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Suspected Poacher Eaten by Lions in South Africa

A suspected poacher was mauled to death and eaten by a pride of lions outside of South Africa's famed Kruger National Park, according to media reports.

The victim's remains were found over the weekend at a private game park near Hoedspruit in the province of Limpopo. The lions ate most of the body but left the head behind. A loaded hunting rifle was also found nearby.


"It seems the victim was poaching in the game park when he was attacked and killed by lions. They ate his body, nearly all of it, and just left his head and some remains," Limpopo police spokesman Moatshe Ngoepe said in a statement.

The Daily Mail reported that the hunter was heard screaming for help as he was being attacked.

"A scream was heard and the lions were scattered by the sound of gunshots but it was too late to do anything for him. He was eaten," said a local worker quoted by the publication.

Police are now trying to identify the dead man. "The process of identifying this body has already commenced and it might be made easier as his head was amongst the remains found at the scene," Police Lieutenant-Colonel Moatshe Ngoepe said.

Between 1993 and 2014, populations of African lions declined by 43 percent, the International Union for Conservation of Nature (IUCN) said. The IUCN classifies lions as "vulnerable to extinction," one step away from endangered. The IUCN classification is propped up by a 12 percent population increase in Botswana, Namibia, South Africa and Zimbabwe. However, outside of these four countries, lion populations have fallen by an average of 60 percent.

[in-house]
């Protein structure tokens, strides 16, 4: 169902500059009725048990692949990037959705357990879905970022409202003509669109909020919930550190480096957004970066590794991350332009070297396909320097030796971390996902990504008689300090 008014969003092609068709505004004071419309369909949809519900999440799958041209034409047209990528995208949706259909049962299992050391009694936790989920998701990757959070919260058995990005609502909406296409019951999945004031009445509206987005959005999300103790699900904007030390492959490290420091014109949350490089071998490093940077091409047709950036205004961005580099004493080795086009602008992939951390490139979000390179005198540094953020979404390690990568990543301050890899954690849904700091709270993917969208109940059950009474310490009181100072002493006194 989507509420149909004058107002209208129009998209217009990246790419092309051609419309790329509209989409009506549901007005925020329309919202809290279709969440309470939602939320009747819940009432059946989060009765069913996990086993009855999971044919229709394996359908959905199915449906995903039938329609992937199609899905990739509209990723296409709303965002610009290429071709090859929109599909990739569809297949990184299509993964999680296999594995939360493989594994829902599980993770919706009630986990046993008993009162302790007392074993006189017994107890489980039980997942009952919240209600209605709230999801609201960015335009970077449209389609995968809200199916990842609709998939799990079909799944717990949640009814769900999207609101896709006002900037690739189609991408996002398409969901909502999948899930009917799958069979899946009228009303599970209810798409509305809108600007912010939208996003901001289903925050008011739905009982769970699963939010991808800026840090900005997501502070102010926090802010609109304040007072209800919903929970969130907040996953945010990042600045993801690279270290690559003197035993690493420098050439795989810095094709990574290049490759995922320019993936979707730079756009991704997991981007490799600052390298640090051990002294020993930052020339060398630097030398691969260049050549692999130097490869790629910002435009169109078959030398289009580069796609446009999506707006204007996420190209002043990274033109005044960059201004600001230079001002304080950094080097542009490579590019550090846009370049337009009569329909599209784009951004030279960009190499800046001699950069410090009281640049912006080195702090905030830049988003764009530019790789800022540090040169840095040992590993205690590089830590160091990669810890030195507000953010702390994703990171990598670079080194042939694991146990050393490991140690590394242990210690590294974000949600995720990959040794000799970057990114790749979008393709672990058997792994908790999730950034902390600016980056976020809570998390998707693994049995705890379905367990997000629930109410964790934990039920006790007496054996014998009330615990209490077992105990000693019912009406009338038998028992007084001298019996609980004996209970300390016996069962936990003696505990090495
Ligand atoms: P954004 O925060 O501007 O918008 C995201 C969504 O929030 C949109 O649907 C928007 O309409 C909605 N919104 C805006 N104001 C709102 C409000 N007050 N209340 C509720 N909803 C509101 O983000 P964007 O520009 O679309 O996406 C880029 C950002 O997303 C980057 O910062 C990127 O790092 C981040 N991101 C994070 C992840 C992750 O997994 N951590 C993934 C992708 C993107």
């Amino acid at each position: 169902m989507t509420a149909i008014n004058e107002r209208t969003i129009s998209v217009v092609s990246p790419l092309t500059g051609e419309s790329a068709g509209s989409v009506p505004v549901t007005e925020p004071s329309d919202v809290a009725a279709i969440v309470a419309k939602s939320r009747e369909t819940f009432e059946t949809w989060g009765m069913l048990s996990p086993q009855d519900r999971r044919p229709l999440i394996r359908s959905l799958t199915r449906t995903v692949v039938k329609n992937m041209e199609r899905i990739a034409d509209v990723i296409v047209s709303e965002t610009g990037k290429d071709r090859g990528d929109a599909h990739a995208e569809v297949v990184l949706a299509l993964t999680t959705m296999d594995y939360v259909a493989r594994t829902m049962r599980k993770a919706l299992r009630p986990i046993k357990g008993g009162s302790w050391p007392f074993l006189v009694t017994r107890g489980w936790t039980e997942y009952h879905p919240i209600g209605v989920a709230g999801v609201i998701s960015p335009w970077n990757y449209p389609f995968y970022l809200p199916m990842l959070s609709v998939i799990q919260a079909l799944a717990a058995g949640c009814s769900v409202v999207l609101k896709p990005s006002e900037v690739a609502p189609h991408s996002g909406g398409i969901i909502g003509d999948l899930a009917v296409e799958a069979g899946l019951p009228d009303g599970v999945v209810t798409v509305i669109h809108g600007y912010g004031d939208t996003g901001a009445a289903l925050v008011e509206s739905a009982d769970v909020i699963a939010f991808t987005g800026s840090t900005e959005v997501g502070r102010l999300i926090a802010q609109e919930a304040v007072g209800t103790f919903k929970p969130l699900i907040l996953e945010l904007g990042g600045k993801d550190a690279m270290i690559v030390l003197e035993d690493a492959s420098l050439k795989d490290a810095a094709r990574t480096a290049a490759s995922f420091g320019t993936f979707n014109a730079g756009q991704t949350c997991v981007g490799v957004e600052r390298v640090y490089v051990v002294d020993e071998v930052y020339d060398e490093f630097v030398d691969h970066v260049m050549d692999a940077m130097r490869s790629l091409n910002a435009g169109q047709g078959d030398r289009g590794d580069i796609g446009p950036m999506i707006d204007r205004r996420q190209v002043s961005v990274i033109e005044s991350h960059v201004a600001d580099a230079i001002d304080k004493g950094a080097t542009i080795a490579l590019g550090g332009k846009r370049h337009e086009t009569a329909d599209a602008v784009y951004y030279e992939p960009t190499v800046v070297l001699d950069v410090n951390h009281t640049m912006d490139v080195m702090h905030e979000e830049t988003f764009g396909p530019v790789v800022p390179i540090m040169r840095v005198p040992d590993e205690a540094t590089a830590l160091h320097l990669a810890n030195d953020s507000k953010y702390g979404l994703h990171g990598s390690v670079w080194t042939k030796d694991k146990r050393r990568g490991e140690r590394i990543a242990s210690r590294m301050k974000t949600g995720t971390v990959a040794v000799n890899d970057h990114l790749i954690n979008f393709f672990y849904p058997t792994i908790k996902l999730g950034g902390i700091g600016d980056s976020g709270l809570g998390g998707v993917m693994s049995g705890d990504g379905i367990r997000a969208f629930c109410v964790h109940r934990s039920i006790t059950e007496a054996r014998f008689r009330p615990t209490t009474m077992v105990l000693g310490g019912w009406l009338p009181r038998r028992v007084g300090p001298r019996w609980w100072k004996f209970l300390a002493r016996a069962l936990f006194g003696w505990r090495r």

The decline is due to indiscriminate killing in defense of human life and livestock, habitat loss and prey base depletion, the IUCN said. Other causes include poaching and bushmeat trade, as well as an emerging trade in bones and other body parts for traditional medicine, both within Africa and in Asia.

The story has since gone viral and Twitter users have commented on the poacher's death by lions as an act of karma. See below:

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